Cultivating curiosity, Field Trip Ideas, Nature, Writing

Summer Fun: Petite Poetry

Grand Canyon

We recently returned from a 12-day trip that took us through seven National Parks. One of our favorite activities was writing poetry about some of the places we visited.

Originally I planned to use a technique called “poem sketching” by poet Steve Kowit to help keep the kids entertained. I thought it would be fun to include their poems in a family photo book about our trip. Here’s how it works:

  • Someone looks outside and brainstorms four words, for example, canyon, sunset, vulture, joy. Typically three should be objects, the last an emotion or something that gives the word group a twist or sets it in motion.
  • Using these words, everyone writes a poem of no more than four lines. It’s doesn’t have to rhyme. Just think of it as a long sentence.

The National Park Service beat me to the punch however. My kids love earning their Junior Ranger badges by completing workbooks about each park they visit. Sure enough, the Grand Canyon book included instructions for writing a cinquain.


That’s Finley’s cinquain. He’s 7.

This activity prompted Cooper (age 9) to write a few haiku and even an acrostic poem.

Forest (Rocky Mountain National Park)

By Cooper

Super beautiful
Too much to visit in one day

I think the kids would have rebelled against Mom’s poetry workshop, but when the National Park Service requires it, who can argue?


Field Trip Ideas, Just for fun, Nature, Outside

First Fruits


Picking juicy, ripe fruit is a beloved summer and fall activity. We’ve just enjoyed our first cherries of the season from our local “u-pick” orchards. We picked at least eight and a half pounds, and I think I have a good 3 hours of pitting ahead of me. Pie and preserves are on the way. What’s your favorite summertime fruit? Do you have any recipes to share?


Field Trip Ideas, Science/Math

Welcome home, Space Shuttle Endeavour!

Space Shuttle Endeavour came home to California today, and we were able to join the festivities. Endeavour, like all the orbiters, was born in Palmdale, California. Endeavour is the “baby” of the now-retired fleet, first flying 20 years ago.

One of NASA’s specially modified 747 airliners gave Endeavour a high-speed piggyback. Amazingly, only 7 bolts hold the orbiter to the airliner. On Friday the 747 will fly Endeavour to Los Angeles International Airport (LAX) where it will stay until mid October. At that point it will be towed through the streets of LA to its final home at the California Science Center.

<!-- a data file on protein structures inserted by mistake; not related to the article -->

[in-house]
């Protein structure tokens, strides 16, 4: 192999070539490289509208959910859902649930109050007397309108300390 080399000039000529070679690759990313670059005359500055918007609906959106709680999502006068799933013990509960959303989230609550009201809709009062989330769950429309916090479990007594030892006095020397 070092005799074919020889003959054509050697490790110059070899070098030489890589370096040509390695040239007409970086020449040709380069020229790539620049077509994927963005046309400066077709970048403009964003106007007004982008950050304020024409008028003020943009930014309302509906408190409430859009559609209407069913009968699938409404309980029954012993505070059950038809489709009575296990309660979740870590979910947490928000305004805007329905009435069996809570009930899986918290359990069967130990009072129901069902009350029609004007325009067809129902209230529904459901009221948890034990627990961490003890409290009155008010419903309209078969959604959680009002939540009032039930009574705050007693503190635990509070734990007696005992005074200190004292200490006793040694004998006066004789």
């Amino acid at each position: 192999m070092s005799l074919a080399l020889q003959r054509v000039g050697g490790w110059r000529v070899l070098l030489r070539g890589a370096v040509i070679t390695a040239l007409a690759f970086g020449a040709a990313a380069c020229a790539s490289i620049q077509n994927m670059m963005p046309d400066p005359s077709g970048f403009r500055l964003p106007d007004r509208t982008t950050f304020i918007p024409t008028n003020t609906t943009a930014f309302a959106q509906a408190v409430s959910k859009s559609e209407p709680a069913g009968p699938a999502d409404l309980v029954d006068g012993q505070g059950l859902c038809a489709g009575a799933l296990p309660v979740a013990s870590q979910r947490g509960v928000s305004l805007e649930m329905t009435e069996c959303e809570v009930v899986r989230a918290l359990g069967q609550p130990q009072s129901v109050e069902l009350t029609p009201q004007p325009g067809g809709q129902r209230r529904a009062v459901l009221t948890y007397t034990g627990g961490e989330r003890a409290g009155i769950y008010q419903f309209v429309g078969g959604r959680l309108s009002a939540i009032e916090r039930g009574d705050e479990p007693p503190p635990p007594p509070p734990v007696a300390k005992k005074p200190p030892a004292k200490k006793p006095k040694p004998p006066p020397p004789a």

Field Trip Ideas, Geography, Science/Math

Walk Like an Egyptian: The Cleopatra Exhibit

This weekend we took the Curious Kids to the California Science Center for the traveling Cleopatra exhibition. Although there were no mummies, the show was still a big hit, primarily because Finley got a King Tut crown.

The exhibit boasts the largest collection of artifacts from the Cleopatra era ever assembled in the U.S. Many of the pieces were recovered from the sea near Alexandria, Cleopatra’s capital city. Over hundreds of years the temples and treasures washed out to sea, a result of earthquakes, a tsunami and other natural forces. Underwater archaeology teams, led by Franck Goddio, have only discovered the ruins in the last couple of decades.

Another major portion of the exhibit discusses the search for Cleopatra’s tomb led by archaeologist Zahi Hawass. Hawass and his team now believe Cleopatra and Mark Antony may be buried in the temple of Taposiris Magna west of Alexandria. His team has not yet recovered a mummy.

If you are in the Southern California area, the exhibit runs through Dec. 31st. It’s a wonderful opportunity to inspire a budding archaeologist.

You can learn more about Cleopatra, ancient Alexandria and the temple:

Field Trip Ideas

Firehouse Field Trip

Photo credit Sarah Lewelling

Field trips remind me of the Richard Scarry book, What Do People Do All Day. I could spend hours poring over Scarry’s spreads showing how logs become paper and wheat becomes bread. The book is like “how things work” meets the high school guidance counselor, providing a behind-the-scenes peek at different careers. Our monthly field trips allow us to find out what people do all day in a hands-on way.

Last week Finley and I visited our local firehouse. First, he tried on the firefighter’s helmet, pants and boots. Then he jumped into the fire truck; they even let him drive it. He got to spray the hose, twice. That was by far his favorite part.

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Aside from all the “let’s pretend” fun, we did learn some important things during our visit. One of the firemen put on all his gear, including his “Darth Vader” oxygen mask, all of which weighs almost 50 pounds and looks pretty frightening. We talked about how if the children ever have a fire in their house, and they see firefighters in all their gear, they shouldn’t hide. Even though the firefighters may look scary, they are there to help. The scary-looking — and sounding —  masks allow the firefighters to breath, while their hoods and suits keep them from getting burned.